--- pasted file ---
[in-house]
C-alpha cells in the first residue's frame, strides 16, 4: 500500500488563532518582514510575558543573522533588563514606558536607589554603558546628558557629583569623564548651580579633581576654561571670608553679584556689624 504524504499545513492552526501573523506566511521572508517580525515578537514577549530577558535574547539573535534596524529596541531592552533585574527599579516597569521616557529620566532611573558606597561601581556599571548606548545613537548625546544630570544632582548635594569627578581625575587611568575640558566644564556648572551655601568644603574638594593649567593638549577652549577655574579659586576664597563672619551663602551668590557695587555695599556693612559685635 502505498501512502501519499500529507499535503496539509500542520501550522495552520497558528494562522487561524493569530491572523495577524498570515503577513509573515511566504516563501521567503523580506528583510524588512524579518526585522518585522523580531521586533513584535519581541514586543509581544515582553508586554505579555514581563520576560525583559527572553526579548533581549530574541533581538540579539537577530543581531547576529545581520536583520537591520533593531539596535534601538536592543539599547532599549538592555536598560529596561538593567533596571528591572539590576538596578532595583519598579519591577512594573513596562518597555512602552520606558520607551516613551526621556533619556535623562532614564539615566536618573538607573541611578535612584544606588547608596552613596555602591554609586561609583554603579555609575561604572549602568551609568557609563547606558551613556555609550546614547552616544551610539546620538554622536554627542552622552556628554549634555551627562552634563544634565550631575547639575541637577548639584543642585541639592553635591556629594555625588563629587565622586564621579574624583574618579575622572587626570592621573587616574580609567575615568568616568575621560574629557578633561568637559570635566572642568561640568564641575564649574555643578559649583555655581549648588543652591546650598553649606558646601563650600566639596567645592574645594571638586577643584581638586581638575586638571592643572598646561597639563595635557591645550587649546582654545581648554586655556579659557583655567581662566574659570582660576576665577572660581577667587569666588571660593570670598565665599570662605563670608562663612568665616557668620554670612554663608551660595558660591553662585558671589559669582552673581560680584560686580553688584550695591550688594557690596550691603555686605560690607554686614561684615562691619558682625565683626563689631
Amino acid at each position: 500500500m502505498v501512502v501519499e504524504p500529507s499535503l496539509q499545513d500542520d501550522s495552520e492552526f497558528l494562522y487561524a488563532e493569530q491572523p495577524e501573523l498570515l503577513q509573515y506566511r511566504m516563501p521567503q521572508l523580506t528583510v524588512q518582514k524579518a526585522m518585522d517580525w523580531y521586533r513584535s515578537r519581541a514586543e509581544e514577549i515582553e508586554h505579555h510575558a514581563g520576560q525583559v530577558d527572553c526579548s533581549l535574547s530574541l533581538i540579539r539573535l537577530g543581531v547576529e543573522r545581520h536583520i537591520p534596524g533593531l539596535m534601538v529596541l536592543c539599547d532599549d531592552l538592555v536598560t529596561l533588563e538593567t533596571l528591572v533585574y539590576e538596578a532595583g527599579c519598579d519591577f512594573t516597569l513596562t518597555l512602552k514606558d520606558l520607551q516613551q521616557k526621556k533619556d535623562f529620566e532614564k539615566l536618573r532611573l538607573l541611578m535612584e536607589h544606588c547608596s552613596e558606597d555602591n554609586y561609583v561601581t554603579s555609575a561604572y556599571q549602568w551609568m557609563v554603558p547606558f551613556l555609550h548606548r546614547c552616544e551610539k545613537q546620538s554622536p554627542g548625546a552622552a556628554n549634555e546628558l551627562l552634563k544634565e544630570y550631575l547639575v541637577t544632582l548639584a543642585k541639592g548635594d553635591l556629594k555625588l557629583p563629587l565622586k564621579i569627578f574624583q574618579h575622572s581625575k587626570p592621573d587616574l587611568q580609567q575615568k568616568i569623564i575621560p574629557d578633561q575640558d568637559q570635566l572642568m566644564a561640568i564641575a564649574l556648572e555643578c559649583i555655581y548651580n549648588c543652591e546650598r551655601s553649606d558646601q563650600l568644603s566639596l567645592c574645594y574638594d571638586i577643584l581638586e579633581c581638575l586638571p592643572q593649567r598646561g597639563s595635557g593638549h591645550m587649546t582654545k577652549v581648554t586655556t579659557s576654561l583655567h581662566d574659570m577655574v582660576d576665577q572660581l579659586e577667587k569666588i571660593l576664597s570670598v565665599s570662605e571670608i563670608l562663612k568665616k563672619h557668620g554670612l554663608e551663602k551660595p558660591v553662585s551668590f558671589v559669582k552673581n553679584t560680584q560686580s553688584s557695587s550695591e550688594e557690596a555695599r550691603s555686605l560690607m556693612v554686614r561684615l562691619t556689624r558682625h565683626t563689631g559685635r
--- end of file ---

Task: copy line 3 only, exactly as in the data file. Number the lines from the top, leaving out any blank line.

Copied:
Amino acid at each position: 500500500m502505498v501512502v501519499e504524504p500529507s499535503l496539509q499545513d500542520d501550522s495552520e492552526f497558528l494562522y487561524a488563532e493569530q491572523p495577524e501573523l498570515l503577513q509573515y506566511r511566504m516563501p521567503q521572508l523580506t528583510v524588512q518582514k524579518a526585522m518585522d517580525w523580531y521586533r513584535s515578537r519581541a514586543e509581544e514577549i515582553e508586554h505579555h510575558a514581563g520576560q525583559v530577558d527572553c526579548s533581549l535574547s530574541l533581538i540579539r539573535l537577530g543581531v547576529e543573522r545581520h536583520i537591520p534596524g533593531l539596535m534601538v529596541l536592543c539599547d532599549d531592552l538592555v536598560t529596561l533588563e538593567t533596571l528591572v533585574y539590576e538596578a532595583g527599579c519598579d519591577f512594573t516597569l513596562t518597555l512602552k514606558d520606558l520607551q516613551q521616557k526621556k533619556d535623562f529620566e532614564k539615566l536618573r532611573l538607573l541611578m535612584e536607589h544606588c547608596s552613596e558606597d555602591n554609586y561609583v561601581t554603579s555609575a561604572y556599571q549602568w551609568m557609563v554603558p547606558f551613556l555609550h548606548r546614547c552616544e551610539k545613537q546620538s554622536p554627542g548625546a552622552a556628554n549634555e546628558l551627562l552634563k544634565e544630570y550631575l547639575v541637577t544632582l548639584a543642585k541639592g548635594d553635591l556629594k555625588l557629583p563629587l565622586k564621579i569627578f574624583q574618579h575622572s581625575k587626570p592621573d587616574l587611568q580609567q575615568k568616568i569623564i575621560p574629557d578633561q575640558d568637559q570635566l572642568m566644564a561640568i564641575a564649574l556648572e555643578c559649583i555655581y548651580n549648588c543652591e546650598r551655601s553649606d558646601q563650600l568644603s566639596l567645592c574645594y574638594d571638586i577643584l581638586e579633581c581638575l586638571p592643572q593649567r598646561g597639563s595635557g593638549h591645550m587649546t582654545k577652549v581648554t586655556t579659557s576654561l583655567h581662566d574659570m577655574v582660576d576665577q572660581l579659586e577667587k569666588i571660593l576664597s570670598v565665599s570662605e571670608i563670608l562663612k568665616k563672619h557668620g554670612l554663608e551663602k551660595p558660591v553662585s551668590f558671589v559669582k552673581n553679584t560680584q560686580s553688584s557695587s550695591e550688594e557690596a555695599r550691603s555686605l560690607m556693612v554686614r561684615l562691619t556689624r558682625h565683626t563689631g559685635r